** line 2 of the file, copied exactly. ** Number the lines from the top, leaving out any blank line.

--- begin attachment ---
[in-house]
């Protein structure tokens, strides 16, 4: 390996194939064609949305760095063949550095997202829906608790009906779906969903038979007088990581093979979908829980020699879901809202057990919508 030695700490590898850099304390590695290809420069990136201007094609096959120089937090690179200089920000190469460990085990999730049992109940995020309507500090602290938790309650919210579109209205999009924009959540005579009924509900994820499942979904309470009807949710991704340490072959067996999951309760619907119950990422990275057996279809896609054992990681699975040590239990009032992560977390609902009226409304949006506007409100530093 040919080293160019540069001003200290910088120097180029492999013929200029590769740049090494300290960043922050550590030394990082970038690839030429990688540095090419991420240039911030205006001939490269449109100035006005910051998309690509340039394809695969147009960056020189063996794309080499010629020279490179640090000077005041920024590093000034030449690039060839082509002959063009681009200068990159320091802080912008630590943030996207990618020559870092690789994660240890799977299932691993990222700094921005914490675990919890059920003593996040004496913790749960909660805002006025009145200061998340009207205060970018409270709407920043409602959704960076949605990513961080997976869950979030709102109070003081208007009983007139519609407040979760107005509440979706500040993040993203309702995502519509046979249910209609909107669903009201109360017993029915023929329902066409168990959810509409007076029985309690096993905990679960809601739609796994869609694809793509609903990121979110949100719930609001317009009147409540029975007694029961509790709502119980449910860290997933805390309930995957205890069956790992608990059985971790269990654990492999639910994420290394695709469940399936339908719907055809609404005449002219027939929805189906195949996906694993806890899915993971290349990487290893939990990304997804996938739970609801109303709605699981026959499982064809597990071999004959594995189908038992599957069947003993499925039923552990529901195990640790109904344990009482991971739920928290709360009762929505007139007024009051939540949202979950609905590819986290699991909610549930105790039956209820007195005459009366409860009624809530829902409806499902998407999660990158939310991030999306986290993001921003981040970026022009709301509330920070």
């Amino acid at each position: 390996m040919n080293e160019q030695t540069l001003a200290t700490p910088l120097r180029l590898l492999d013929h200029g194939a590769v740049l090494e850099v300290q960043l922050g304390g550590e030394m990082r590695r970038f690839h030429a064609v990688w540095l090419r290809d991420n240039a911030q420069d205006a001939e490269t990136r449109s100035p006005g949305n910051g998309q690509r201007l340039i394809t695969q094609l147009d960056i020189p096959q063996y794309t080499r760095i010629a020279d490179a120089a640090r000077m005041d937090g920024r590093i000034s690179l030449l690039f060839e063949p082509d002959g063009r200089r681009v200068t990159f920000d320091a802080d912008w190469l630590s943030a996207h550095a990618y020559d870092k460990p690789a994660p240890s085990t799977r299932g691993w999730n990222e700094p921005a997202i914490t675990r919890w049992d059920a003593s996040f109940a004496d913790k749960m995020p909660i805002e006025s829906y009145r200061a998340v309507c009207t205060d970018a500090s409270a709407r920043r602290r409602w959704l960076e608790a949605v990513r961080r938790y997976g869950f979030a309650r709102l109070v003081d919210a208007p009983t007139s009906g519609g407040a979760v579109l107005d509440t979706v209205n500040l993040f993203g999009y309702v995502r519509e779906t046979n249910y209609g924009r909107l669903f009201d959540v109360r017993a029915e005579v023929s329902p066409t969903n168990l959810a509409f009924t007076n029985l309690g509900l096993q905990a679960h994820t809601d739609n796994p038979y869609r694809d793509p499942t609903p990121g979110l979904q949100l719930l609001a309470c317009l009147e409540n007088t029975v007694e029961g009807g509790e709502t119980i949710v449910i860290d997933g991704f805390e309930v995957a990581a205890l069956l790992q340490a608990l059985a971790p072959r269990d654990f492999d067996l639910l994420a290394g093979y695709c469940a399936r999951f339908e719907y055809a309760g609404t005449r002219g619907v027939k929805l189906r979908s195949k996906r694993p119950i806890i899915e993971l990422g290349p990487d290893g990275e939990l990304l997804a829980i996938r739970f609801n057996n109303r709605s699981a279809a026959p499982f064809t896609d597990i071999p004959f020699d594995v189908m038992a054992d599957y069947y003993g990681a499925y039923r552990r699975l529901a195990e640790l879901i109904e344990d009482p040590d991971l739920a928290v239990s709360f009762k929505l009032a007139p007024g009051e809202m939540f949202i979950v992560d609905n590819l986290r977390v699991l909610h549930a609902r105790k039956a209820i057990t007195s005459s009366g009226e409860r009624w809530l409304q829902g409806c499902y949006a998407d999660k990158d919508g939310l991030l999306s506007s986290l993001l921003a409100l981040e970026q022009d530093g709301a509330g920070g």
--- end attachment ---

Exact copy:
């Protein structure tokens, strides 16, 4: 390996194939064609949305760095063949550095997202829906608790009906779906969903038979007088990581093979979908829980020699879901809202057990919508 030695700490590898850099304390590695290809420069990136201007094609096959120089937090690179200089920000190469460990085990999730049992109940995020309507500090602290938790309650919210579109209205999009924009959540005579009924509900994820499942979904309470009807949710991704340490072959067996999951309760619907119950990422990275057996279809896609054992990681699975040590239990009032992560977390609902009226409304949006506007409100530093 040919080293160019540069001003200290910088120097180029492999013929200029590769740049090494300290960043922050550590030394990082970038690839030429990688540095090419991420240039911030205006001939490269449109100035006005910051998309690509340039394809695969147009960056020189063996794309080499010629020279490179640090000077005041920024590093000034030449690039060839082509002959063009681009200068990159320091802080912008630590943030996207990618020559870092690789994660240890799977299932691993990222700094921005914490675990919890059920003593996040004496913790749960909660805002006025009145200061998340009207205060970018409270709407920043409602959704960076949605990513961080997976869950979030709102109070003081208007009983007139519609407040979760107005509440979706500040993040993203309702995502519509046979249910209609909107669903009201109360017993029915023929329902066409168990959810509409007076029985309690096993905990679960809601739609796994869609694809793509609903990121979110949100719930609001317009009147409540029975007694029961509790709502119980449910860290997933805390309930995957205890069956790992608990059985971790269990654990492999639910994420290394695709469940399936339908719907055809609404005449002219027939929805189906195949996906694993806890899915993971290349990487290893939990990304997804996938739970609801109303709605699981026959499982064809597990071999004959594995189908038992599957069947003993499925039923552990529901195990640790109904344990009482991971739920928290709360009762929505007139007024009051939540949202979950609905590819986290699991909610549930105790039956209820007195005459009366409860009624809530829902409806499902998407999660990158939310991030999306986290993001921003981040970026022009709301509330920070």